If you are concerned about the start current, you could further reduce the voltage across the windings, either by the use of an autotransformer (perhaps you have an old AT starter somewhere, or by putting equal resistance or inductance in series with each winding. If you use a series impedance, it must be able to provide a reasonable level of current for lone enough to make some measurements. With equal impedances in series with each winding, you should be able to measure the voltage across each winding. If a winding is reversed, I would expect to see a significant difference in voltage across it relative to the other two.
I am not sure how much current you will need through the windings to show up the difference, but you can soon find this out by trial and error.

In replacing a slip ring motor with a cage motor and soft starter, you will find that the start time will be longer and the start current will be higher. If the cage motor has a very poor speed torque curve and a high Locked Rotor Current, you may not be able to start the crusher. I see that you have oversized the motor which is good, but perhaps more important is the speed torque curve of the rotor and the LRC.

Best regards,

#7 arcserv

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Posted 06 April 2006 - 10:21 AM

Thanks Mark
Yes indeed Starting Jaw Crushers is a nightmare for Softstarters. I work in a number of quarries and have replaced older AT and Liquid starters with Soft Starts. I normally try to start the motors with no Kick start.. This last motor must have low start torque as i had to employ 2 sec of kick start at 70% LRT to get it away. Start time is 10 secs. Next project is a 90 kW Gyrotary and 40kW Jaw and smaller plant to be fed from a genset.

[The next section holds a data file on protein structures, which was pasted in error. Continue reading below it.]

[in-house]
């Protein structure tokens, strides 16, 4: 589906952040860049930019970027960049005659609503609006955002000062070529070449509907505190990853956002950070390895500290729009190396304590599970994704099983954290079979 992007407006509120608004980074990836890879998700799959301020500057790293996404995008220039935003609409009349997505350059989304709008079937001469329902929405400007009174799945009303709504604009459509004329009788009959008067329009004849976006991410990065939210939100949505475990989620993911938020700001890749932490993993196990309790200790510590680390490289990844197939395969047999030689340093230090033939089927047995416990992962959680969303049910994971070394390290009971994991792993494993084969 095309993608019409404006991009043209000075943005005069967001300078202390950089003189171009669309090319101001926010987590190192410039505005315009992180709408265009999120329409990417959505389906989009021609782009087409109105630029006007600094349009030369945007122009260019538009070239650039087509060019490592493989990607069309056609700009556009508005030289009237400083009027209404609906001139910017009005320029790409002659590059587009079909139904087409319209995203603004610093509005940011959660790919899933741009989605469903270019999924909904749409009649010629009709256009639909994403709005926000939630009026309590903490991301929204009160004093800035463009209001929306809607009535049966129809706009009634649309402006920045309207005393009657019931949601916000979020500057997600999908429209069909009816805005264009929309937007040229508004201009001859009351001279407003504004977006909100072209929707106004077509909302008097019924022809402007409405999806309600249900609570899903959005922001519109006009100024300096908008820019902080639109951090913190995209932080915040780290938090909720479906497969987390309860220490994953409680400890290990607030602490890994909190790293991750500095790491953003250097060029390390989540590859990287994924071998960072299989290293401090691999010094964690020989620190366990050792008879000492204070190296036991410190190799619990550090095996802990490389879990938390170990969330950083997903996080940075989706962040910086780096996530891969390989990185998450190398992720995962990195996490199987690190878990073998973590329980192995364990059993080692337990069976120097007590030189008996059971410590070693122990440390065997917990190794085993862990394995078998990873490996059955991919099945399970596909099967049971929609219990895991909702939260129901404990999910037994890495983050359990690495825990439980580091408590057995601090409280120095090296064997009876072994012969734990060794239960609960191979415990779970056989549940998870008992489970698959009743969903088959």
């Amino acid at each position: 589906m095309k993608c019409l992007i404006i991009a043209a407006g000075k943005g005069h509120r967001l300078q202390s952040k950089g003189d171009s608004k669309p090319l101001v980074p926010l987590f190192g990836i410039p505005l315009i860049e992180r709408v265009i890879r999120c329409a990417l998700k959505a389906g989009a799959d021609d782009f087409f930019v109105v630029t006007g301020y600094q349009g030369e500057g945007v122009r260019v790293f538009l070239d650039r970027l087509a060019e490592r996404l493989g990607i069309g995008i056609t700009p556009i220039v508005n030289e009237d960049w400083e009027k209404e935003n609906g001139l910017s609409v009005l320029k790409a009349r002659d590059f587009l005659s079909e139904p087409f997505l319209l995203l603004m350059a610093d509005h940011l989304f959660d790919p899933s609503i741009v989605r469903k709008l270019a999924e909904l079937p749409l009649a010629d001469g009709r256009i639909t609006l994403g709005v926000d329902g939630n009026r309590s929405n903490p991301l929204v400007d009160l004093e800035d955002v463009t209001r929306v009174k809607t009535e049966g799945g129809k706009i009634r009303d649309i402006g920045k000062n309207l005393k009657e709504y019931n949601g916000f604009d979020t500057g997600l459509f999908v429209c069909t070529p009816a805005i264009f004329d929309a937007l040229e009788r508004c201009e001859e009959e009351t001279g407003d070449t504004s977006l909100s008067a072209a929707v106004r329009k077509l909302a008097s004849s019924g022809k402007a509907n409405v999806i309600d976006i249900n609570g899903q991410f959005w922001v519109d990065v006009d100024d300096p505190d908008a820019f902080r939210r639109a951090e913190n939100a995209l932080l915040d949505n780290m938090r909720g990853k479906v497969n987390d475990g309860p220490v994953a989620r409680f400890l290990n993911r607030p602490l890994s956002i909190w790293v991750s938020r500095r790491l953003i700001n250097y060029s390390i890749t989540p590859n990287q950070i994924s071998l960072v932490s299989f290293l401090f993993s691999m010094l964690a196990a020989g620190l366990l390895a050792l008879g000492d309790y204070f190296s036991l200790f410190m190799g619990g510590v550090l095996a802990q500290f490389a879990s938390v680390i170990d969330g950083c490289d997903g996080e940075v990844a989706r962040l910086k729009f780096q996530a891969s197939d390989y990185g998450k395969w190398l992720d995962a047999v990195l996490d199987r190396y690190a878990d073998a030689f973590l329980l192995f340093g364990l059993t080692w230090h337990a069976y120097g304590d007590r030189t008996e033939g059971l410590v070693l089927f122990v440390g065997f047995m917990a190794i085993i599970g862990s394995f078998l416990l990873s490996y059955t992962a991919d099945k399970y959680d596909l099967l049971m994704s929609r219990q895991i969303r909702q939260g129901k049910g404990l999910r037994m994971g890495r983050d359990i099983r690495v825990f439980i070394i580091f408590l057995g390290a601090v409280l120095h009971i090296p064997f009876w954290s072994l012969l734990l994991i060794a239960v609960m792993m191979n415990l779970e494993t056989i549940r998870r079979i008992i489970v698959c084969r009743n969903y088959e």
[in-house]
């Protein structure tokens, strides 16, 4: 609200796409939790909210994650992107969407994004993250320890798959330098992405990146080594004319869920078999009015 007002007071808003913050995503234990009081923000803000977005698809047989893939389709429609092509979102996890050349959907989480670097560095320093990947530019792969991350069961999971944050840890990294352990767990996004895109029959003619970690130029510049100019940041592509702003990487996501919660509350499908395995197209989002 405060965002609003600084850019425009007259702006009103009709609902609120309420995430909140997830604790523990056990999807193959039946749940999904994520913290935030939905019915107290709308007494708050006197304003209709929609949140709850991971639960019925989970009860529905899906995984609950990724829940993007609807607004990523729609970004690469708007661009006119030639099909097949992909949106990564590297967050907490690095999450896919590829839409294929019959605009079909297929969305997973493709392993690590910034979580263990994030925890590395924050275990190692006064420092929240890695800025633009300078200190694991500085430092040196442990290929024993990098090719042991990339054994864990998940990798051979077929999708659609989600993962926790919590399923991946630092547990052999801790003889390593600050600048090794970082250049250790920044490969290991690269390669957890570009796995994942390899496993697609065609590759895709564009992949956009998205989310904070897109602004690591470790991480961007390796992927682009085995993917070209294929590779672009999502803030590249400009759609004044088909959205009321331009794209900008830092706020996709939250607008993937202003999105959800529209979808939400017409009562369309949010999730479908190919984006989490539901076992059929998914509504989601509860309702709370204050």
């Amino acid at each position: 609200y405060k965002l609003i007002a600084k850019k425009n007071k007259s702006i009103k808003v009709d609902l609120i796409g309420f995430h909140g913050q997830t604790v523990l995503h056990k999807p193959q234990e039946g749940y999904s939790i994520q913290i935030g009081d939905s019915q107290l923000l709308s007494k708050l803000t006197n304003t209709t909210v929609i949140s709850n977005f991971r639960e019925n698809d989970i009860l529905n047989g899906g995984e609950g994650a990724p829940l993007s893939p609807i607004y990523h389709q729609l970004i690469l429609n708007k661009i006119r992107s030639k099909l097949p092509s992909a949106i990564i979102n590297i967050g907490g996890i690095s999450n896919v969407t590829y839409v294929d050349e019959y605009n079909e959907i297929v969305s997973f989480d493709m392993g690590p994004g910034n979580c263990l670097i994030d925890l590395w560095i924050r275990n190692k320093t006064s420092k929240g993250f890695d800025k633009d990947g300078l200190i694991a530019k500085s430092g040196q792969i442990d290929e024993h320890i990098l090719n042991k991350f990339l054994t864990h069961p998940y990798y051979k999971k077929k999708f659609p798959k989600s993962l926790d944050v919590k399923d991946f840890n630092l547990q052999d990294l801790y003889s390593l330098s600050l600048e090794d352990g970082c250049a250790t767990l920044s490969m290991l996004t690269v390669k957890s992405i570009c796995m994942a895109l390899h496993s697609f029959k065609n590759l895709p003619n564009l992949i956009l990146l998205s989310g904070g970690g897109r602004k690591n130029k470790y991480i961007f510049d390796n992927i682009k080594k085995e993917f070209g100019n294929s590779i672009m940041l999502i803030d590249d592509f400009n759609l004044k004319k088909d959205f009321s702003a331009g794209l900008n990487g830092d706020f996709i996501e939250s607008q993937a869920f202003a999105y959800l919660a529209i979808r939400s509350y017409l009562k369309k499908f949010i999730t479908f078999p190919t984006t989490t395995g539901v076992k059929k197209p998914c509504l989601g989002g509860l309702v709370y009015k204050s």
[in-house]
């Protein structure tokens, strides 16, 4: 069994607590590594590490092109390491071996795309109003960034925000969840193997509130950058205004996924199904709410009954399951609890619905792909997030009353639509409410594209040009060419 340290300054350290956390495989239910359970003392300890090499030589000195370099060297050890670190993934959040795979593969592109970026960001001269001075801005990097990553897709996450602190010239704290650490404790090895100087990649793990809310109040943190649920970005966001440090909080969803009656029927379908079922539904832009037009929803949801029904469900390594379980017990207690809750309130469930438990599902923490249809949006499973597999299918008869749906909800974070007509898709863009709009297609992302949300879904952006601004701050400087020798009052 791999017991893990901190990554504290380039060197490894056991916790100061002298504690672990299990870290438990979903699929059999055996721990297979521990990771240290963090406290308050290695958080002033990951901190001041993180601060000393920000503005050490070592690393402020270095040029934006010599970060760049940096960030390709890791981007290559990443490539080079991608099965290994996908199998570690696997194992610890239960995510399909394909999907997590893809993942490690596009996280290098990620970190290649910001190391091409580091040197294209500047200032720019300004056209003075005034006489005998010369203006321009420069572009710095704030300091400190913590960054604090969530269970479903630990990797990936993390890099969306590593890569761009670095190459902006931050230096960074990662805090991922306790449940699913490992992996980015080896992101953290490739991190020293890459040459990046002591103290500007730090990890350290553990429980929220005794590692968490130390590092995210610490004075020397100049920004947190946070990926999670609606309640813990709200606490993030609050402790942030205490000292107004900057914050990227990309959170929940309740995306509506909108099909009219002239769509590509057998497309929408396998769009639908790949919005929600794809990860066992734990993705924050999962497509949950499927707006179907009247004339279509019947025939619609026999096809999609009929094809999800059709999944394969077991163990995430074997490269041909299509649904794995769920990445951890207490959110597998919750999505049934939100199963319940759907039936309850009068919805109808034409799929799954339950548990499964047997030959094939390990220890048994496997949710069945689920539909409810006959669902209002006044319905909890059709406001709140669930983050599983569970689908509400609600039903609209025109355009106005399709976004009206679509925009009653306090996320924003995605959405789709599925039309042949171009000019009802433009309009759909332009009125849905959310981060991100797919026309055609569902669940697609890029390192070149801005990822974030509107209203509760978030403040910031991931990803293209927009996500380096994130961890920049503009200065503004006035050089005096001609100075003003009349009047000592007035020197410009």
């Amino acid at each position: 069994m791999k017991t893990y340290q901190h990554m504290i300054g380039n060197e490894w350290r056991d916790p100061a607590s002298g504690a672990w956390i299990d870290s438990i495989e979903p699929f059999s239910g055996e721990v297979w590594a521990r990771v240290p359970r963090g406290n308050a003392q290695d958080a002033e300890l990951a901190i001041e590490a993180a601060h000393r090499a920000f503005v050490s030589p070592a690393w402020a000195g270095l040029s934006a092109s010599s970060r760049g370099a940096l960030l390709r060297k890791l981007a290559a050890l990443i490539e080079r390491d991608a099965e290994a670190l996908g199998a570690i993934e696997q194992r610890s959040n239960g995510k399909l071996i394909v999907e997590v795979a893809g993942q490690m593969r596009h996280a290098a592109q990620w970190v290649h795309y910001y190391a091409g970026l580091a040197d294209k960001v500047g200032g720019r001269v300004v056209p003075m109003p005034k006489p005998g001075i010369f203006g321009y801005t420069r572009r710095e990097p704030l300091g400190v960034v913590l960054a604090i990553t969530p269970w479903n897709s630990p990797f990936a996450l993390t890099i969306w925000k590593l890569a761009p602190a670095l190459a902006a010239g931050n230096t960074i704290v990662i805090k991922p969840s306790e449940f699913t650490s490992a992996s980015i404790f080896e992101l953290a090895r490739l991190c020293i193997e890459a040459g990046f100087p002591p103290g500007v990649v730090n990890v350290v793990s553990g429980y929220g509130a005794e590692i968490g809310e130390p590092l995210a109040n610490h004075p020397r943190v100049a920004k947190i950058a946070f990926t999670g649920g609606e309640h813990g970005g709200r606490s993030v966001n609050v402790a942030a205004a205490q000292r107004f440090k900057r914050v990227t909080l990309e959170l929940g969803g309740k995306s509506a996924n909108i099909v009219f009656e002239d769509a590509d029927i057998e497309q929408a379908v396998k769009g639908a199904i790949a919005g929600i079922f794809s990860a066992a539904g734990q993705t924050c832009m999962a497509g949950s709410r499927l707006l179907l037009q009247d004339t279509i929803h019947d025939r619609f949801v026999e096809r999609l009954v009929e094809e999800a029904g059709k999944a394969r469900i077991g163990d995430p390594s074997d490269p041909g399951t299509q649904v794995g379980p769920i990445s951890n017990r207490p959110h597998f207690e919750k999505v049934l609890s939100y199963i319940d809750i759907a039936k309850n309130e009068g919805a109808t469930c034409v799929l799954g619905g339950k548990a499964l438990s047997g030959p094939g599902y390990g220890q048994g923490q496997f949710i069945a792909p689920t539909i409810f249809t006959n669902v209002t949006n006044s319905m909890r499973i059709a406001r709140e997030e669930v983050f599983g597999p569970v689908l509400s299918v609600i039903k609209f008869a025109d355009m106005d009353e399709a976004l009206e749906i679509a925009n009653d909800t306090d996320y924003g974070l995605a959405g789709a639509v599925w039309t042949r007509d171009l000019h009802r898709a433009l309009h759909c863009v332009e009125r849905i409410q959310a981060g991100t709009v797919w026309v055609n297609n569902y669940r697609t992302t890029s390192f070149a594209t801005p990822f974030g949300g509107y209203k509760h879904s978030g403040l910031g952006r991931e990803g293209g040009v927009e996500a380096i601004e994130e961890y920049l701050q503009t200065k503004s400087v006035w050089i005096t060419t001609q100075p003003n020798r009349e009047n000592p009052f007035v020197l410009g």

Would love to sit down and talk soft start issues for my applications school of hard knocks and suck it and see only goes so far when buying and installing this sort of gear.

#8 arcserv

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Posted 06 April 2006 - 10:23 AM

Oh to have the luxury of information, both of these motors we are discussing are old and have little to no information with them.

#9 marke

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Posted 06 April 2006 - 10:30 AM

Hello arcserv

Good luck, sorting it won't be too bad. In the mena time feel free to post any questions about soft starters and motor control on this forum, there are a number of experts who frequent the site and I am sure that you will get the answers you need, if not ask again!!
I for one, am quite happy to answer questions as long as it does not involve too much time or doing homework by remote control!!

If you have not already done so, have a look at my web site at http://www.LMPhotonics.com which has a lot of the basic application information that is needed to correctly select and apply motor starting systems.
I also run training seminars around New Zealand at times, and further afield when so requested. Perhaps you may find them of interest.

Best regards,